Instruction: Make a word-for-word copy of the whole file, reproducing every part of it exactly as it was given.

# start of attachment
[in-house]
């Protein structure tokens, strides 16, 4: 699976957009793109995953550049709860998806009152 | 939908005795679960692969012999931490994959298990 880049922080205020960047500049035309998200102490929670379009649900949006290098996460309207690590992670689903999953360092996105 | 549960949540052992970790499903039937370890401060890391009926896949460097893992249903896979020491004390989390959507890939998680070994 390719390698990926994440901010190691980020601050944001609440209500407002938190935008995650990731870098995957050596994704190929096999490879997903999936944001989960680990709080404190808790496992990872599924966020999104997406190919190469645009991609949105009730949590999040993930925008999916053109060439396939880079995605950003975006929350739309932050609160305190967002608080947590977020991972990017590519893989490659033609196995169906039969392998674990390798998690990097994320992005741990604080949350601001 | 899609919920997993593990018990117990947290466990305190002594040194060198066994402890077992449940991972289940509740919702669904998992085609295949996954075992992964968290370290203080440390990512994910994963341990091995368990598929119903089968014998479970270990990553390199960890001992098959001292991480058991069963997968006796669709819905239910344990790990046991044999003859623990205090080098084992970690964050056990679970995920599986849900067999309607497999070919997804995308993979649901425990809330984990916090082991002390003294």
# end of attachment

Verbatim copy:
[in-house]
């Protein structure tokens, strides 16, 4: 699976957009793109995953550049709860998806009152 | 939908005795679960692969012999931490994959298990 880049922080205020960047500049035309998200102490929670379009649900949006290098996460309207690590992670689903999953360092996105 | 549960949540052992970790499903039937370890401060890391009926896949460097893992249903896979020491004390989390959507890939998680070994 390719390698990926994440901010190691980020601050944001609440209500407002938190935008995650990731870098995957050596994704190929096999490879997903999936944001989960680990709080404190808790496992990872599924966020999104997406190919190469645009991609949105009730949590999040993930925008999916053109060439396939880079995605950003975006929350739309932050609160305190967002608080947590977020991972990017590519893989490659033609196995169906039969392998674990390798998690990097994320992005741990604080949350601001 | 899609919920997993593990018990117990947290466990305190002594040194060198066994402890077992449940991972289940509740919702669904998992085609295949996954075992992964968290370290203080440390990512994910994963341990091995368990598929119903089968014998479970270990990553390199960890001992098959001292991480058991069963997968006796669709819905239910344990790990046991044999003859623990205090080098084992970690964050056990679970995920599986849900067999309607497999070919997804995308993979649901425990809330984990916090082991002390003294």